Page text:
The Springfield City Council voted last week to fund an ordinance that holds banks responsible for foreclosed houses in the city. But a second, connected ordinance that would require banks to mediate with homeowners before foreclosing remains on ice.
The Council passed the pair of ordinances in 2011, in response to activists concerned about the high rate of foreclosures in the city and its repercussions on families and neighborhoods.
One of the ordinances requires a mortgage lender who has foreclosed on a home to register the property with the city and put up a $10,000 bond to ensure that it will maintain the vacant property. The other requires lenders to participate in a mediation process, overseen by the city, with homeowners before they foreclose; banks who refuse face a fine from the city.
Implementation of the ordinances was initially delayed after the Mass. Bankers Association challenged their legality in court. But last year, a U.S. District Court ruling upheld them, finding that they were “necessary to protect a basic societal interest” and “imposed reasonable conditions.”
Earlier this month, the anti-foreclosure group Springfield No One Leaves/Nadie Se Mude, which advocated for the ordinances, rallied outside City Hall to call for the regulations to be put into effect. In response, Mayor Domenic Sarno announced last week that one of the new regulations—that requiring the $10,000 bond—was finally being implemented.
At its Oct. 21 meeting, the City Council voted unanimously to fund the property-registration process, opening the way for the ordinance to be put into effect.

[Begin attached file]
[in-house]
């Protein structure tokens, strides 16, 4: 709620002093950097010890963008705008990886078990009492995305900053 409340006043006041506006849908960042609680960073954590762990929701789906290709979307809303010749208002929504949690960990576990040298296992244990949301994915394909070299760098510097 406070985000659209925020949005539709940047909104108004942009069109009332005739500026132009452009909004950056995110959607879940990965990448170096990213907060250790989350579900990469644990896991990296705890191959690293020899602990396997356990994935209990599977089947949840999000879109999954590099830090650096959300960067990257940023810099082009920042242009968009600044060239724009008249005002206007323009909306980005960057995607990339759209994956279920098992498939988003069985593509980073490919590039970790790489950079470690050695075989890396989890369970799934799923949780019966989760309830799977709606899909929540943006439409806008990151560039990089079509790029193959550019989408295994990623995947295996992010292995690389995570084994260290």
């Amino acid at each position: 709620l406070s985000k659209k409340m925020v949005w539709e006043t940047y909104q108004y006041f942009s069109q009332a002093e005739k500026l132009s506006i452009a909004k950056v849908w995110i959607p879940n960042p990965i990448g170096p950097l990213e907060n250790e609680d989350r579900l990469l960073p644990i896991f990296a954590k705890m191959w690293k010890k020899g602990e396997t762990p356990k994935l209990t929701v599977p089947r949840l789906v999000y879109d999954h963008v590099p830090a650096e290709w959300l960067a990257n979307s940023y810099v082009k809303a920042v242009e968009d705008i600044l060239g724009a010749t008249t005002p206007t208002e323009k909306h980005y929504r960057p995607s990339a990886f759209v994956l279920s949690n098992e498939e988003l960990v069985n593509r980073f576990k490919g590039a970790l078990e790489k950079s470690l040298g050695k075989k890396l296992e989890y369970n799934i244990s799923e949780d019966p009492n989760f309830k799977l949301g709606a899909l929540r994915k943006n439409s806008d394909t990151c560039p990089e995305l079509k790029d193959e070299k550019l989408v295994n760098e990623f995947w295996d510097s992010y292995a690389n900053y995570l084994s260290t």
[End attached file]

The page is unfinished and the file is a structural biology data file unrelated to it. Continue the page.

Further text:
In a press statement, the mayor praised the ordinance, saying, “When Wall Street received a bailout, Main Street was left to fend for ourselves. The implementation of this ordinance gives the City a significant tool to hold absentee landlords and irresponsible institutions accountable for the distress that has been wrought throughout the City.”
But the second ordinance, requiring mediation, is still not implemented. Jim Leydon, a press aide to the mayor, told the Advocate that the Springfield Law Department first needs to determine if the city ordinance duplicates any aspects of state mediation programs through the Attorney General’s office.
Last year, using funds won in a legal settlement with big banks, the AG established the HomeCorps program, which offers legal representation and other advocacy to homeowners facing possible foreclosure.
Also last year a state law was passed that requires lenders to offers loan modifications to homeowners if the value of modification is greater than the value of pursuing foreclosure.
Massachusetts does not, however, have a state law mandating mediation; a bill that would have required that failed to pass in the last legislative session.
According to Leydon, the city Law Department estimates it will take “a couple of months” for the mediation ordinance to be implemented.
After last week’s City Council meeting, Malcolm Chu, an organizer with Springfield No One Leaves/Nadie Se Mude, called the implementation of the bond ordinance “a good start” but added, “We were somewhat disappointed that it’s not all happening at once, considering how long it’s taken.”
Between January of 2012 and the end of this September, Chu told the Advocate, there were about 674 foreclosure auctions scheduled in Springfield—“all of which would have been subjected to mandatory mediation, had it been implemented when it could have been implemented.
“Every day is significant,” he added.
Chu said he was encouraged to hear city councilors asking at last week’s meeting questions about when the mediation ordinance could go into effect. SNOL will also keep asking those questions and pushing for the full enactment of the rule, he noted.
“We want to keep the pressure up and make it clear we can’t wait for mediation,” Chu said. “I think the city understands that.”•